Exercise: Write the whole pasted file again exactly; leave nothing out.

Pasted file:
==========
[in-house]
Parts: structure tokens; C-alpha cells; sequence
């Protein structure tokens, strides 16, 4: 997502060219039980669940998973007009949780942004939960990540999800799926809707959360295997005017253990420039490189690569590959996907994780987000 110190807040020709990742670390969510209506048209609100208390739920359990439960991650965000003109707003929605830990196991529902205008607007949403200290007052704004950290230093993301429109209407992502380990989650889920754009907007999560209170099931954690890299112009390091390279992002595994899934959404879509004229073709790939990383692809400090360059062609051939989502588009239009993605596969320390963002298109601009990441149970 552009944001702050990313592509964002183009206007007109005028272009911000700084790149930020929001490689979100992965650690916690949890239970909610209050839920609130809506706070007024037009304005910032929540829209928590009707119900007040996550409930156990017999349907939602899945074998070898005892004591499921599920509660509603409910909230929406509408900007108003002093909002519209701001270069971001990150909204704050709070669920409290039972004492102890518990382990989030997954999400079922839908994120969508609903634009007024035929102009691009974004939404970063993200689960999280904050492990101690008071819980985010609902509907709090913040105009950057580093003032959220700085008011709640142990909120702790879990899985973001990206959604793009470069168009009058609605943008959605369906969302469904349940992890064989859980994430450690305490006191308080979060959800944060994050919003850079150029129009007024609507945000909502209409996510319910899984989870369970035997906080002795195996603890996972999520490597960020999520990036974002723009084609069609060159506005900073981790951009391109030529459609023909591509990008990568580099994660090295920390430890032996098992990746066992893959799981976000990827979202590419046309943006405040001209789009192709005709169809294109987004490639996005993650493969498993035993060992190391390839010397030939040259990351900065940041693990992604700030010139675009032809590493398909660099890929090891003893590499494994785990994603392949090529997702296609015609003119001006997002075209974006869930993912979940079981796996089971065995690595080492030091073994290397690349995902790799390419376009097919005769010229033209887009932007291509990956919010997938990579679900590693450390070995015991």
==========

[in-house]
Parts: structure tokens; C-alpha cells; sequence
């Protein structure tokens, strides 16, 4: 997502060219039980669940998973007009949780942004939960990540999800799926809707959360295997005017253990420039490189690569590959996907994780987000 110190807040020709990742670390969510209506048209609100208390739920359990439960991650965000003109707003929605830990196991529902205008607007949403200290007052704004950290230093993301429109209407992502380990989650889920754009907007999560209170099931954690890299112009390091390279992002595994899934959404879509004229073709790939990383692809400090360059062609051939989502588009239009993605596969320390963002298109601009990441149970 552009944001702050990313592509964002183009206007007109005028272009911000700084790149930020929001490689979100992965650690916690949890239970909610209050839920609130809506706070007024037009304005910032929540829209928590009707119900007040996550409930156990017999349907939602899945074998070898005892004591499921599920509660509603409910909230929406509408900007108003002093909002519209701001270069971001990150909204704050709070669920409290039972004492102890518990382990989030997954999400079922839908994120969508609903634009007024035929102009691009974004939404970063993200689960999280904050492990101690008071819980985010609902509907709090913040105009950057580093003032959220700085008011709640142990909120702790879990899985973001990206959604793009470069168009009058609605943008959605369906969302469904349940992890064989859980994430450690305490006191308080979060959800944060994050919003850079150029129009007024609507945000909502209409996510319910899984989870369970035997906080002795195996603890996972999520490597960020999520990036974002723009084609069609060159506005900073981790951009391109030529459609023909591509990008990568580099994660090295920390430890032996098992990746066992893959799981976000990827979202590419046309943006405040001209789009192709005709169809294109987004490639996005993650493969498993035993060992190391390839010397030939040259990351900065940041693990992604700030010139675009032809590493398909660099890929090891003893590499494994785990994603392949090529997702296609015609003119001006997002075209974006869930993912979940079981796996089971065995690595080492030091073994290397690349995902790799390419376009097919005769010229033209887009932007291509990956919010997938990579679900590693450390070995015991």